Short for user-generated content, UGC is the term used to describe any form of content such as video, blogs, discussion forum posts, digital images, audio files, and other forms of media created by consumers or end-users of an online system or service and is publicly available to others consumers and end-users.

“UGC – user-generated content.” Beal, Vangie. Webopedia. February 2018. IT Business Edge. https://www.webopedia.com/TERM/U/UGC.html (accessed February 2, 2018).


In a Learning & Development context, user-generated content (UGC) is unofficial educational content created in one person’s area of expertise for others to learn from. UGC can be an article, a video, an infographic, a chart, or any other representation of information.

Some UGC is internal, on your company intranet or wiki sites. Other UGC is public, on sites like YouTube or Medium that allow users to share content they’ve created. If you choose to use UGC, you can rely on internal content, or curate public UGC.

UGC can help you promote peer learning and learning with technology. Internal UGC transforms employees’ institutional knowledge to collective wisdom distributed throughout your company. You no longer need to limit your L&D offerings to topics you have instructional design time for. SMEs can recommend public UGC when it exists or create UGC, freeing your L&D team to focus on the highest-value skills your organization needs.

Next post: Resource

Today is a milestone for us as we announce $42M Series C financing, along with new executive roles for David Blake and Chris McCarthy.

First, though, a huge thank you. We are incredibly grateful not just to our investors, but to all of you – our employees, our clients, our partners, and our families and friends – for supporting us in this journey, for sharing our vision, and for helping Degreed to get this far. I am excited and humbled, then, to share the details of our this funding and what that means for our product, clients, and team.

Our strong history

In the spring of 2013, Degreed raised $1.8M in a Seed Round from top investors in the world of business, venture capital, and edtech, including Deborah Quazzo, Mark Cuban, Mike Levinthal, Chris Eyre, Larry Rosenberger, Kaplan, and Walt Winshall. Since then, we have raised $32M more in our Series A and Series B financings, which added Jump Capital, Signal Peak, GSV Acceleration and Rethink Education to our investor list.

Mark Cuban explained his excitement about Degreed nicely. “Degreed allows organizations to inventory their existing employees, train them, and track it all,” he said. “And, when employees do have external training or experience, have the company give them credit for it—I think that’s critical.”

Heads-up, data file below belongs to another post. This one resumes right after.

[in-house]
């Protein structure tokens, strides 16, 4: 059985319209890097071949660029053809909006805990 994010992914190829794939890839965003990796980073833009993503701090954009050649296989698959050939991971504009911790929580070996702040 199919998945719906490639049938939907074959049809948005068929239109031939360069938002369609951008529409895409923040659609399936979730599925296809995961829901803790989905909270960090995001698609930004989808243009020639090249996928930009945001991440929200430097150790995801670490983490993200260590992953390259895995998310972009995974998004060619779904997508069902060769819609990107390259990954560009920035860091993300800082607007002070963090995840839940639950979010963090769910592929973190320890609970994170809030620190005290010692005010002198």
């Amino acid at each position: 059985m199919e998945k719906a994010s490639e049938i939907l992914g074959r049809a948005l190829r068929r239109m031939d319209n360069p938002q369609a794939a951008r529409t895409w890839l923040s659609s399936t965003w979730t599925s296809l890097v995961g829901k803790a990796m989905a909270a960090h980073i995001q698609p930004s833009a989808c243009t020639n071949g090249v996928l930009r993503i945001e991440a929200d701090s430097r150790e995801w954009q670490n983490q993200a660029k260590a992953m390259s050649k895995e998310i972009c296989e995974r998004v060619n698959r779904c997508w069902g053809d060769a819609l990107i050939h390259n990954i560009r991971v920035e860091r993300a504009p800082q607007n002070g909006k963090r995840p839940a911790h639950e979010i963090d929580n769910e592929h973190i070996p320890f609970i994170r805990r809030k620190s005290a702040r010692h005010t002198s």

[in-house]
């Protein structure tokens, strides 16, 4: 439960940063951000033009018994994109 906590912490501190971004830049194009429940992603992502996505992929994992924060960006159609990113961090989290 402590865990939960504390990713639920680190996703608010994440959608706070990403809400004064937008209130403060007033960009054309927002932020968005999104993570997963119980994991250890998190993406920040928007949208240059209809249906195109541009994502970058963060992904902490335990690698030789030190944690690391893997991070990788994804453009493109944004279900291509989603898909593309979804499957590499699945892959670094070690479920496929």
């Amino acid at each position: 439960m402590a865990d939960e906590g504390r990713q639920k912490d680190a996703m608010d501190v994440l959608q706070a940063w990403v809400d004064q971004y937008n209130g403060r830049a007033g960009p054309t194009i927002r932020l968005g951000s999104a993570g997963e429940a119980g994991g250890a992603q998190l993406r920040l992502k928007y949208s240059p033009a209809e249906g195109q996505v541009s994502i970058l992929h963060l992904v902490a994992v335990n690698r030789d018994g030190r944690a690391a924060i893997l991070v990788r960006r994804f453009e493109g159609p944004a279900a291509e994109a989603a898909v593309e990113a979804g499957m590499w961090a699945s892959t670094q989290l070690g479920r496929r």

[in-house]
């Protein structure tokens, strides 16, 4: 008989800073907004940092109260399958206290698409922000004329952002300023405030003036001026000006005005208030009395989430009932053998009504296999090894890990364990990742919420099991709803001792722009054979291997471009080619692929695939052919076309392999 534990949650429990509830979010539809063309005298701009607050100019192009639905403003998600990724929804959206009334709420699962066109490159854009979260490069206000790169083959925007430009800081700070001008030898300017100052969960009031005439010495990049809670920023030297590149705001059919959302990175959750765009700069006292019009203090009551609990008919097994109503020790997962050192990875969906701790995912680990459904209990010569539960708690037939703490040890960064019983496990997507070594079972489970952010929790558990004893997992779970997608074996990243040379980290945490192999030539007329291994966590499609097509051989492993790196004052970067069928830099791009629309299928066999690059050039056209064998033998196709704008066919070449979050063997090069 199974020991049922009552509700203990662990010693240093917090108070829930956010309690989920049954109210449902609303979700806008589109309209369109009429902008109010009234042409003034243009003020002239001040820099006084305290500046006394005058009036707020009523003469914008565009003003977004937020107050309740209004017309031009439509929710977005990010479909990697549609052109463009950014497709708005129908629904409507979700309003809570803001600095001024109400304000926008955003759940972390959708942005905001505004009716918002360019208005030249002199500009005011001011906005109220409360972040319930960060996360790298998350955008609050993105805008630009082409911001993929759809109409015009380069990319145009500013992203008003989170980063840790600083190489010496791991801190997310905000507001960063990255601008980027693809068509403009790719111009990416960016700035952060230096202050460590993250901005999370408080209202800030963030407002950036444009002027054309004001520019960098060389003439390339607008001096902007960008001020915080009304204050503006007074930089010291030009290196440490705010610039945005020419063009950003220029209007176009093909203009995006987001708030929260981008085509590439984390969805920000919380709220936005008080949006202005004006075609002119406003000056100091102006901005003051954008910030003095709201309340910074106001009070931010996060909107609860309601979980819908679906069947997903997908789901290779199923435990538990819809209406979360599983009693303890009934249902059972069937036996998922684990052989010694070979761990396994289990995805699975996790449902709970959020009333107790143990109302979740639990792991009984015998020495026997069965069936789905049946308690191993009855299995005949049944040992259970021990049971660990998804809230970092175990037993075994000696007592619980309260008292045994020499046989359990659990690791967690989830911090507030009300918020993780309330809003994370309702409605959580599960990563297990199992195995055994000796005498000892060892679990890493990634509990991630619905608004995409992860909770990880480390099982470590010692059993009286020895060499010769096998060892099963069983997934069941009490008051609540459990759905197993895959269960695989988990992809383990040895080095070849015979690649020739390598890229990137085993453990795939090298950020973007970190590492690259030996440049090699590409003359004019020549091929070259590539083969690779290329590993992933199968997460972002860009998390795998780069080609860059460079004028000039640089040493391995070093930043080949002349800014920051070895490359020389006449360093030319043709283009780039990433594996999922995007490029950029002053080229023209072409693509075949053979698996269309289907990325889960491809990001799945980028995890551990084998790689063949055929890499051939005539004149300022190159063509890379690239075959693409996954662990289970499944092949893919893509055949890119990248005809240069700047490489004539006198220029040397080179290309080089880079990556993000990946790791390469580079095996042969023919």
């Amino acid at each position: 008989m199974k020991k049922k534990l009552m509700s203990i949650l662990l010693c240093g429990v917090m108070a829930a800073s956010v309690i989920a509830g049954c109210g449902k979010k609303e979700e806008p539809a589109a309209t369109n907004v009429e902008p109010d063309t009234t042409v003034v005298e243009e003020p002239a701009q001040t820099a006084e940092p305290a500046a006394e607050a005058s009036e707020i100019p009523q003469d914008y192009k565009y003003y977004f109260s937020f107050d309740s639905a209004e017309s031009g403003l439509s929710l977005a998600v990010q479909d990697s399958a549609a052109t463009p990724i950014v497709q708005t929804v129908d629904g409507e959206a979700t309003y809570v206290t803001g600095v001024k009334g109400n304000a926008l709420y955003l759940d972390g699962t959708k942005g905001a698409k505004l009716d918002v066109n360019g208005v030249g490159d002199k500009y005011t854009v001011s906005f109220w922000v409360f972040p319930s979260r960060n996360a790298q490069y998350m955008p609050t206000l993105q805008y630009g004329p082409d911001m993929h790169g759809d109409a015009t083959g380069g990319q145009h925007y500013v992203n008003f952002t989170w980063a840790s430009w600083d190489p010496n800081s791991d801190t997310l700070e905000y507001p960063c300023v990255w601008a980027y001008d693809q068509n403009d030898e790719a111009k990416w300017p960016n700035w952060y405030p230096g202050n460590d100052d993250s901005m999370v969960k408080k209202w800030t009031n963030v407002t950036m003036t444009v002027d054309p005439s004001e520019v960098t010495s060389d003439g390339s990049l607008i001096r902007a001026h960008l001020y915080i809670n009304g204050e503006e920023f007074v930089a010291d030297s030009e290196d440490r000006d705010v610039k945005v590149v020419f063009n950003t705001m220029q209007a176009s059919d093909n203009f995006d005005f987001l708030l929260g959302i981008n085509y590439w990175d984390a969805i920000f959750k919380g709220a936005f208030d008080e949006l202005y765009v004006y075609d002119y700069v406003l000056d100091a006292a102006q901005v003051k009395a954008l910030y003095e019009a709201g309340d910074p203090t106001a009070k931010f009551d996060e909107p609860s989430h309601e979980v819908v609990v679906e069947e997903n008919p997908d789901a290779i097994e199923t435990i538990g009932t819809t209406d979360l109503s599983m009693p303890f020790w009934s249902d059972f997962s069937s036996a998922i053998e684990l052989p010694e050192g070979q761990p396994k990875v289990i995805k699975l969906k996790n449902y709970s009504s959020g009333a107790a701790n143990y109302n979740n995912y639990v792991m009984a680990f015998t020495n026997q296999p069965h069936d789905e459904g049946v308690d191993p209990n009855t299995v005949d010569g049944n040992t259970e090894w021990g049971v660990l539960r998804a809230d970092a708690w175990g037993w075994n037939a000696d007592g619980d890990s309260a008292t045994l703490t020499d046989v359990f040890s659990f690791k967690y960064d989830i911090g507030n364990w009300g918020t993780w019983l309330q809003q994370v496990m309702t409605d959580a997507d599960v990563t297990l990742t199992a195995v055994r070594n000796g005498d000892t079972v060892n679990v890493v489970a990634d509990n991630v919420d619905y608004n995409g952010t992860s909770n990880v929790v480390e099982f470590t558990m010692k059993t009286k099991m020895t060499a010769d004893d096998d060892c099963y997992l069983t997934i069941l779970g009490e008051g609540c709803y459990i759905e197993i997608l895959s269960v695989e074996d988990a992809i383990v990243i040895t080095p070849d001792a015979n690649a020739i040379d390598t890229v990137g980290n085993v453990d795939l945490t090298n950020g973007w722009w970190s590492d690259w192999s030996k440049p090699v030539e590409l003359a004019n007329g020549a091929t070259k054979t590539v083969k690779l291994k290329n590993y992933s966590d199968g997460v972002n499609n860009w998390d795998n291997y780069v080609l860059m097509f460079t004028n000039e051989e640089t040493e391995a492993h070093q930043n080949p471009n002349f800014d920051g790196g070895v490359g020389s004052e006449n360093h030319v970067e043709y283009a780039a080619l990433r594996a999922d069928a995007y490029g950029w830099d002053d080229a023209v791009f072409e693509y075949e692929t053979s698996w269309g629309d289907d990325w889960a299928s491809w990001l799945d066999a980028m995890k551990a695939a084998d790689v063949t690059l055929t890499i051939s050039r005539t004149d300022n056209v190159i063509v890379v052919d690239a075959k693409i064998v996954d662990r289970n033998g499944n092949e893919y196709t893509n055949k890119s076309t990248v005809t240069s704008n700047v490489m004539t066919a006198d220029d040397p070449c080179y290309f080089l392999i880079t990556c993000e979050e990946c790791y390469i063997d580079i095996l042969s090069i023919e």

This $42M Series C financing brings our total funding to $75M. It was co-led by Owl Ventures, a fund that invests in the world’s leading education technology companies, and Jump Capital. Founders Circle Capital, along with existing investors, GSV Acceleration Fund and Signal Peak Ventures, also participated.

Why? Because “this methodology evolves the traditional learning model to today’s social environment through increased interaction and engagement,” said Paola Mazzoleni, the Chief Human Resources Officer at Tenaris, one of our customers. “Employees have autonomy and accountability in defining and designing their development plan to reach their professional goals; they are investing in their future.”

Our experts

At the beginning of 2013, Degreed was a team of five people. Today, we are 150 strong and growing weekly. Each of our employees are driven by a respect for the company principles and the desire to provide our clients the best experience possible. And we’re all guided by 12 core  principles:

  1. Balance
  2. Moderately flat
  3. Equality
  4. Empathy
  5. Flexibility
  6. Dedication
  7. Family
  8. Excellence
  9. Candor and coachability
  10. Transparency
  11. Learning
  12. Mission-first

Focusing on these values allows each member of our organization to be intentional about our time. We believe operating this way has set the foundation for healthy tension, growth and most importantly, trust among teams.

IMG_1044
As we continue to pursue our founders’ original vision, a portion of the proceeds from this funding will also be used to expand on Degreed’s newest product, Degreed Skill Certification – the world’s first system to both certify and rate any skill. To guide those efforts, Blake, Degreed’s co-founder, has taken on a new role as Executive Chairman. Blake and the Degreed board named Chris McCarthy, formerly Chief Operating Officer, as the company’s new CEO, to lead the continued growth of the company and its award-winning learning platform.

“Keeping people’s skills in sync with fast-changing markets is the biggest challenge of our time,” said Chris McCarthy, Degreed CEO. “That’s why Degreed exists. We believe there’s a better, smarter way to help everyone keep their skills sharp for whatever’s next, to measure their progress as they grow, and to communicate their readiness – both to current and future employers.”

Our future

Innovation has always been our focus, and throughout our history, that’s been a key attraction for many of our clients. And it’s working. Nine out of 10 clients agree they’re building more productive learning cultures, they’re adapting to shifting business needs faster, and they’re investing in L&D more efficiently.